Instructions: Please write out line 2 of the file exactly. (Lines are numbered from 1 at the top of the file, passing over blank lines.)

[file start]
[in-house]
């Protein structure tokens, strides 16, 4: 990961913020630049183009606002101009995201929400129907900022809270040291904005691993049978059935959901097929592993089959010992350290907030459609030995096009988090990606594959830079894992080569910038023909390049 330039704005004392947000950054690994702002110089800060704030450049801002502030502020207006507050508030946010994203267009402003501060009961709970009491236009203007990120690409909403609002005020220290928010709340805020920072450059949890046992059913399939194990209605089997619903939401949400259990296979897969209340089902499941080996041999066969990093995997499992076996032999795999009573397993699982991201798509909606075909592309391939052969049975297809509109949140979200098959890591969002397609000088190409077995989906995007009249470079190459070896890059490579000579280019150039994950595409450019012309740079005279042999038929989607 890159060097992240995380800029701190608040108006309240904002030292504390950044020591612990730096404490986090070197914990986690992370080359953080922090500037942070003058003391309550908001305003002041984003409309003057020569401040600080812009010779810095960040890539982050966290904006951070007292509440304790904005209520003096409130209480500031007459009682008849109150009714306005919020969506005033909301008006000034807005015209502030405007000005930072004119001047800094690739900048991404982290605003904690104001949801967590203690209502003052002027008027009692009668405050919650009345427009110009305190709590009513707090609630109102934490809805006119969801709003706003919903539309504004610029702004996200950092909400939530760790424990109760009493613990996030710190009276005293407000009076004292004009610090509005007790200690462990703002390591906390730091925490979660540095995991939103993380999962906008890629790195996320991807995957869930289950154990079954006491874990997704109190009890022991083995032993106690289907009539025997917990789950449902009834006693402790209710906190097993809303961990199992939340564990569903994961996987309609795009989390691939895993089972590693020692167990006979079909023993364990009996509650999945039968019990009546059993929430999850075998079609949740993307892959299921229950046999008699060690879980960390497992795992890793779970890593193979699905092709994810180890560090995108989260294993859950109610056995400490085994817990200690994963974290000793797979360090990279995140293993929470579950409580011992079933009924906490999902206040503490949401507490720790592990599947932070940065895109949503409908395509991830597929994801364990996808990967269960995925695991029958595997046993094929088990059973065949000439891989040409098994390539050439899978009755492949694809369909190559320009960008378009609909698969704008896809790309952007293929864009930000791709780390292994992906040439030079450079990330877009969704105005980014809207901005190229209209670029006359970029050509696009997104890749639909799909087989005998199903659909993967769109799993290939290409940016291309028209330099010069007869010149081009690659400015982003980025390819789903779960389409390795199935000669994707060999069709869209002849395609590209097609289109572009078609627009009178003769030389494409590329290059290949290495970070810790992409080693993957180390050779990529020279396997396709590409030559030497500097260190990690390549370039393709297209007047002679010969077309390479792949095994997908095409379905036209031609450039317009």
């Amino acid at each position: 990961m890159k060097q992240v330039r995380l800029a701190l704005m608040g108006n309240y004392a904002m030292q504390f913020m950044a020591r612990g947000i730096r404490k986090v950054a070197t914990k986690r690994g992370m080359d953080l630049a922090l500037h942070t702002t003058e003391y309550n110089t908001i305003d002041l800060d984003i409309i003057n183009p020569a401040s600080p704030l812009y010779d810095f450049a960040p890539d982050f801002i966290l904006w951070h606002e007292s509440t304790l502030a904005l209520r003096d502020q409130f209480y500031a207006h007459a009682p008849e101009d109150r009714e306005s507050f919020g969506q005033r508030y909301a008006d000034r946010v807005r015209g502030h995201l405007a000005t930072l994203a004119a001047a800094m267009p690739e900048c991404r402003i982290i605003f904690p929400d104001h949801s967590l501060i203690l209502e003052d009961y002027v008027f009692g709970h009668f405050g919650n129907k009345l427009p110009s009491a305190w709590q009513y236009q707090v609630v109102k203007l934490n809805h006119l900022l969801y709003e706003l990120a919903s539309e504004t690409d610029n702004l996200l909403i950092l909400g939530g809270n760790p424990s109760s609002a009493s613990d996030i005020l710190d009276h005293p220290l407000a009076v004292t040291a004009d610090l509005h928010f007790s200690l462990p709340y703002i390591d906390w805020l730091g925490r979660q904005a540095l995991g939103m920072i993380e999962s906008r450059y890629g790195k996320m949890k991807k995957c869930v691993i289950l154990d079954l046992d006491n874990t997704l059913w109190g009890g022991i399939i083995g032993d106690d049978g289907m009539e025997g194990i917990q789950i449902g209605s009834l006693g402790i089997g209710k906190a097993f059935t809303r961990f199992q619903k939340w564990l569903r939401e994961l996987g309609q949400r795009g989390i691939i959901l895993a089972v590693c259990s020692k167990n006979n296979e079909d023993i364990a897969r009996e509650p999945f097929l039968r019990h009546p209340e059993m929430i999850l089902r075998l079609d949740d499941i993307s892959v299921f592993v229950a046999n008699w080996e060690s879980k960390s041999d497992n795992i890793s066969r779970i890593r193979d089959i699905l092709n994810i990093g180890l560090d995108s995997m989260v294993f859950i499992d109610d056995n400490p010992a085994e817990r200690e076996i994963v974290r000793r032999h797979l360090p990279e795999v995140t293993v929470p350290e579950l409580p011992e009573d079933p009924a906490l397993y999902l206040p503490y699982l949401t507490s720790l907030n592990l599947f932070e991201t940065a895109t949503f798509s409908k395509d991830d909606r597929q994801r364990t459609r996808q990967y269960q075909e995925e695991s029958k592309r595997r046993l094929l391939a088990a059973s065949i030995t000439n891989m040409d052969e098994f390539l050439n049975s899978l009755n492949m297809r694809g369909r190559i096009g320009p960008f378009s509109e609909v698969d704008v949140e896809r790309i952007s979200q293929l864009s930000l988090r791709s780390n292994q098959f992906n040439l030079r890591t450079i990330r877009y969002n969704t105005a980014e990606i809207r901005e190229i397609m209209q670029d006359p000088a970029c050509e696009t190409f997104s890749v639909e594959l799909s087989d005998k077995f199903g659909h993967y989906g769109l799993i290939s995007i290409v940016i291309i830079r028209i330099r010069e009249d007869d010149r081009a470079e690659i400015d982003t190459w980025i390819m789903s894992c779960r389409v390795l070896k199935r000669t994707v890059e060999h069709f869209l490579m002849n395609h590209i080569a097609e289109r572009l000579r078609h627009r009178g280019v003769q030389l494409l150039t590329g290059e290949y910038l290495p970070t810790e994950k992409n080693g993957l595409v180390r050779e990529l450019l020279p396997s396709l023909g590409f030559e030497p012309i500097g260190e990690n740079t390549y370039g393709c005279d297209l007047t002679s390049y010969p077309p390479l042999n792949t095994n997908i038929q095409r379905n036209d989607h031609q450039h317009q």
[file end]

């Protein structure tokens, strides 16, 4: 990961913020630049183009606002101009995201929400129907900022809270040291904005691993049978059935959901097929592993089959010992350290907030459609030995096009988090990606594959830079894992080569910038023909390049 330039704005004392947000950054690994702002110089800060704030450049801002502030502020207006507050508030946010994203267009402003501060009961709970009491236009203007990120690409909403609002005020220290928010709340805020920072450059949890046992059913399939194990209605089997619903939401949400259990296979897969209340089902499941080996041999066969990093995997499992076996032999795999009573397993699982991201798509909606075909592309391939052969049975297809509109949140979200098959890591969002397609000088190409077995989906995007009249470079190459070896890059490579000579280019150039994950595409450019012309740079005279042999038929989607 890159060097992240995380800029701190608040108006309240904002030292504390950044020591612990730096404490986090070197914990986690992370080359953080922090500037942070003058003391309550908001305003002041984003409309003057020569401040600080812009010779810095960040890539982050966290904006951070007292509440304790904005209520003096409130209480500031007459009682008849109150009714306005919020969506005033909301008006000034807005015209502030405007000005930072004119001047800094690739900048991404982290605003904690104001949801967590203690209502003052002027008027009692009668405050919650009345427009110009305190709590009513707090609630109102934490809805006119969801709003706003919903539309504004610029702004996200950092909400939530760790424990109760009493613990996030710190009276005293407000009076004292004009610090509005007790200690462990703002390591906390730091925490979660540095995991939103993380999962906008890629790195996320991807995957869930289950154990079954006491874990997704109190009890022991083995032993106690289907009539025997917990789950449902009834006693402790209710906190097993809303961990199992939340564990569903994961996987309609795009989390691939895993089972590693020692167990006979079909023993364990009996509650999945039968019990009546059993929430999850075998079609949740993307892959299921229950046999008699060690879980960390497992795992890793779970890593193979699905092709994810180890560090995108989260294993859950109610056995400490085994817990200690994963974290000793797979360090990279995140293993929470579950409580011992079933009924906490999902206040503490949401507490720790592990599947932070940065895109949503409908395509991830597929994801364990996808990967269960995925695991029958595997046993094929088990059973065949000439891989040409098994390539050439899978009755492949694809369909190559320009960008378009609909698969704008896809790309952007293929864009930000791709780390292994992906040439030079450079990330877009969704105005980014809207901005190229209209670029006359970029050509696009997104890749639909799909087989005998199903659909993967769109799993290939290409940016291309028209330099010069007869010149081009690659400015982003980025390819789903779960389409390795199935000669994707060999069709869209002849395609590209097609289109572009078609627009009178003769030389494409590329290059290949290495970070810790992409080693993957180390050779990529020279396997396709590409030559030497500097260190990690390549370039393709297209007047002679010969077309390479792949095994997908095409379905036209031609450039317009």